Learning Probabilistic Linear-Threshold Classifiers via Selective Sampling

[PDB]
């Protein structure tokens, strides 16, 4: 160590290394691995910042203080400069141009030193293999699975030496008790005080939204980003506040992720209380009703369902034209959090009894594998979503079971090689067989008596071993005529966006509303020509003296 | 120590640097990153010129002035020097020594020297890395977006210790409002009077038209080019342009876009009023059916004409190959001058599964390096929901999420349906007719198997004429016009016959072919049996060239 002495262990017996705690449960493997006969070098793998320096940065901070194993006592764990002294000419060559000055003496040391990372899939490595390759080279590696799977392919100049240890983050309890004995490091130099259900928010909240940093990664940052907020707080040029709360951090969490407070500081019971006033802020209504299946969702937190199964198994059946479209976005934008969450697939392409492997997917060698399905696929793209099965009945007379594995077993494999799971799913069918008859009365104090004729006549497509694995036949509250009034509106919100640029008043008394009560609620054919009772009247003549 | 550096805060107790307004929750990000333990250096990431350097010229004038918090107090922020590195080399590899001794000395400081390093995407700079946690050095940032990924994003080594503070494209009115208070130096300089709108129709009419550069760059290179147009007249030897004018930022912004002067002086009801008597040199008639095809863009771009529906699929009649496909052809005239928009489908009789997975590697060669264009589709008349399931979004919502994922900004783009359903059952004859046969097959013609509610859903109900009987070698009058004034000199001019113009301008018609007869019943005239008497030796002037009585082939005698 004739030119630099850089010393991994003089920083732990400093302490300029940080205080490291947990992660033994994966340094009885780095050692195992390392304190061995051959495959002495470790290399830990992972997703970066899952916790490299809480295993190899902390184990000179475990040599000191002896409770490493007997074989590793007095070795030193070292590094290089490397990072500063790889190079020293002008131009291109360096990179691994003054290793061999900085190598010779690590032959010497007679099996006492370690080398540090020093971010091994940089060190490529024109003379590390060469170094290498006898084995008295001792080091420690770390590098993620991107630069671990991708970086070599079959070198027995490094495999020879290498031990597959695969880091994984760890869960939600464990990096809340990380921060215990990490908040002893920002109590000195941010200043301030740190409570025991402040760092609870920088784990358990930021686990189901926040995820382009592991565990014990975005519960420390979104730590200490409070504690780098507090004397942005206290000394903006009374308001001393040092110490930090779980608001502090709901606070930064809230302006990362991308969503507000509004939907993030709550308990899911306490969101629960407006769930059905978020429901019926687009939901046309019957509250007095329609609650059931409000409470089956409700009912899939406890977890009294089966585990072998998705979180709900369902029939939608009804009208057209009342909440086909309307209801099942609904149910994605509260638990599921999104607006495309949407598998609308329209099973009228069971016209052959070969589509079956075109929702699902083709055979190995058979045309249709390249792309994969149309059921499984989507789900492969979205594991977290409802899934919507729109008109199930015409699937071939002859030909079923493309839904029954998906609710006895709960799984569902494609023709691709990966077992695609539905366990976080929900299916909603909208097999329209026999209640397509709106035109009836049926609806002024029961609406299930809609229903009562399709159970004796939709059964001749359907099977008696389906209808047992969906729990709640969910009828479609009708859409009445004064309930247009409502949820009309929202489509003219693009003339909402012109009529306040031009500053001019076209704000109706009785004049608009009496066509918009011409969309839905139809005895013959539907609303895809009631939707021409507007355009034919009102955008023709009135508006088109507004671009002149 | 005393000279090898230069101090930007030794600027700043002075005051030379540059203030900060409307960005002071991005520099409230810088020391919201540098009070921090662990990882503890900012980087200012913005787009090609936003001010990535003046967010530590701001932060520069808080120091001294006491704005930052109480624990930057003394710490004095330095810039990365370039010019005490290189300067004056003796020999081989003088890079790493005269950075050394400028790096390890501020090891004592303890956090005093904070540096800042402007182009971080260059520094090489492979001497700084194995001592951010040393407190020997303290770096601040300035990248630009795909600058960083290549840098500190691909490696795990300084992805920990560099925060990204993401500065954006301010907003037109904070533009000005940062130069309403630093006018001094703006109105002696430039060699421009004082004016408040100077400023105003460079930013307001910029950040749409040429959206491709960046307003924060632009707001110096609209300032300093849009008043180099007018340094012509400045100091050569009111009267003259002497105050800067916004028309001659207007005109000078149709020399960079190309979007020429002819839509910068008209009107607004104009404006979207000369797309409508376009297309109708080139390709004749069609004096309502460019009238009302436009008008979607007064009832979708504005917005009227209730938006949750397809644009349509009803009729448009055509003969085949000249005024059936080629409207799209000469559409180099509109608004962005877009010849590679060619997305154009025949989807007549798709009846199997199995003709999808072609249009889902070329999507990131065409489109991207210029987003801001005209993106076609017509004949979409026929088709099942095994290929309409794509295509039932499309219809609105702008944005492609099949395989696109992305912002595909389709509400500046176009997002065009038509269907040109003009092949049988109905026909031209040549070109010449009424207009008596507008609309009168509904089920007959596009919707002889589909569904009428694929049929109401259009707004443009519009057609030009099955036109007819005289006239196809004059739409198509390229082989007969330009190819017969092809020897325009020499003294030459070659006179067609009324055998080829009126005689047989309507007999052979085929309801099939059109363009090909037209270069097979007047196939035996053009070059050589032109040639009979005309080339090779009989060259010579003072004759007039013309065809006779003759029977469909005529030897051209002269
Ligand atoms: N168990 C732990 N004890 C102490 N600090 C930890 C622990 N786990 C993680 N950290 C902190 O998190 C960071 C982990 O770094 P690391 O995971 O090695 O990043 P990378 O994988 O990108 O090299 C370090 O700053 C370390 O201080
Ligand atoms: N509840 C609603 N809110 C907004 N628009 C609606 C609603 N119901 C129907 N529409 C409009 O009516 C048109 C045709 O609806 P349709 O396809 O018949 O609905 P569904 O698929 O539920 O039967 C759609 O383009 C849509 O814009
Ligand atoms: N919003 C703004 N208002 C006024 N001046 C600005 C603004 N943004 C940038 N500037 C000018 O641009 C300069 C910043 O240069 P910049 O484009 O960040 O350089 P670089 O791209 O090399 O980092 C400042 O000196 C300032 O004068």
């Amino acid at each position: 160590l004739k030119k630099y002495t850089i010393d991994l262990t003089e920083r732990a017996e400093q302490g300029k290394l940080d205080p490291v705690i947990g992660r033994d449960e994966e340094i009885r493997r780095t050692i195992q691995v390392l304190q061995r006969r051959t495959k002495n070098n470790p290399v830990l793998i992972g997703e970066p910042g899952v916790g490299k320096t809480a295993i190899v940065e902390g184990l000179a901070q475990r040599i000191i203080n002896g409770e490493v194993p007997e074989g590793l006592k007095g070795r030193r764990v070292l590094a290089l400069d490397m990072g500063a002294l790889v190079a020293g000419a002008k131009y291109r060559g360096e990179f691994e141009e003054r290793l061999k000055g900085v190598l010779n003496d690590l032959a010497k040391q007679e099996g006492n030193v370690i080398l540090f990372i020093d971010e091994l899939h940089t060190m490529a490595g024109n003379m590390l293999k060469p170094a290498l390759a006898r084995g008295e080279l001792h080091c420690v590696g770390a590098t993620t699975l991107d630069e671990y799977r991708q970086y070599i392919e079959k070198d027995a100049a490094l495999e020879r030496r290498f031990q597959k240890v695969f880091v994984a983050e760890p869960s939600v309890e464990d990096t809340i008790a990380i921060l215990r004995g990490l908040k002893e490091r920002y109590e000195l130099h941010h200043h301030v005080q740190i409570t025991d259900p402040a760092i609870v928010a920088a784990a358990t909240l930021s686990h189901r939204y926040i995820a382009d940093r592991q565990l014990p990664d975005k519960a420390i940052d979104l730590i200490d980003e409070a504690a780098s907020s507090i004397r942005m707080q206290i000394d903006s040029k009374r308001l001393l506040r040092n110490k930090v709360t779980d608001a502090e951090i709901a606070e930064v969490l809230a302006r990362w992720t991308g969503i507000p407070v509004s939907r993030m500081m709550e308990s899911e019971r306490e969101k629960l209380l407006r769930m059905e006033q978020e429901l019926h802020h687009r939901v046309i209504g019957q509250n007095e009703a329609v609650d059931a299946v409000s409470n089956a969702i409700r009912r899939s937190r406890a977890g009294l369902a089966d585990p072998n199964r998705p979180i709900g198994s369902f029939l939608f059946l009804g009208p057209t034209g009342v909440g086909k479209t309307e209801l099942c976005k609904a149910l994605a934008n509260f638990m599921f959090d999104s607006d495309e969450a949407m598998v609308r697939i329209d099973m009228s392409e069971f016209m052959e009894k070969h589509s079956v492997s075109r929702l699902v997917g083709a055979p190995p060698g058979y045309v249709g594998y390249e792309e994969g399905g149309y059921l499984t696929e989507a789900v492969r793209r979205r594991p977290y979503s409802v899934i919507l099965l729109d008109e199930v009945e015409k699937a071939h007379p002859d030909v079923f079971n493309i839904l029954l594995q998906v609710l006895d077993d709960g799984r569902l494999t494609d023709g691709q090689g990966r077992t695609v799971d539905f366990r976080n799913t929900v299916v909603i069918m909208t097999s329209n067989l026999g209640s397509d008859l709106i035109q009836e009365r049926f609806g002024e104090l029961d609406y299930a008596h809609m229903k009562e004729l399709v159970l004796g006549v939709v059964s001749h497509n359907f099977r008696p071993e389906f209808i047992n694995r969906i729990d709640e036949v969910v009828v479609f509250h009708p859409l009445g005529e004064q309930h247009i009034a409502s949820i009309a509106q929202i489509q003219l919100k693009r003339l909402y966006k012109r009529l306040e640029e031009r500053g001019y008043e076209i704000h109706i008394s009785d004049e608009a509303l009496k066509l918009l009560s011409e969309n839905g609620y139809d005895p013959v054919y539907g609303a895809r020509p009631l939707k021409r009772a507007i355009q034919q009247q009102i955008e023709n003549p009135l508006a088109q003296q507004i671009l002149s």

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In this paper we investigate selective sampling, a learning model where the learner observes a sequence of i.i.d. unlabeled instances each time deciding whether to query the label of the current instance. We assume that labels are binary and stochastically related to instances via a linear probabilistic function whose coefficients are arbitrary and unknown. We then introduce a new selective sampling rule and show that its expected regret (with respect to the classifier knowing the underlying linear function and observing the label realization after each prediction) grows not much faster than the number of sampled labels. Furthermore, under additional assumptions on the true margin distribution, we prove that the number of sampled labels grows only logarithmically in the number of observed instances. Experiments carried out on a text categorization problem show that: (1) our selective sampling algorithm performs better than the Perceptron algorithm even when the latter is given the true label after each classification; (2) when allowed to observe the true label after each classification, the performance of our algorithm remains the same. Finally, we note that by expressing our selective sampling rule in dual variables we can learn nonlinear probabilistic functions via the kernel machinery.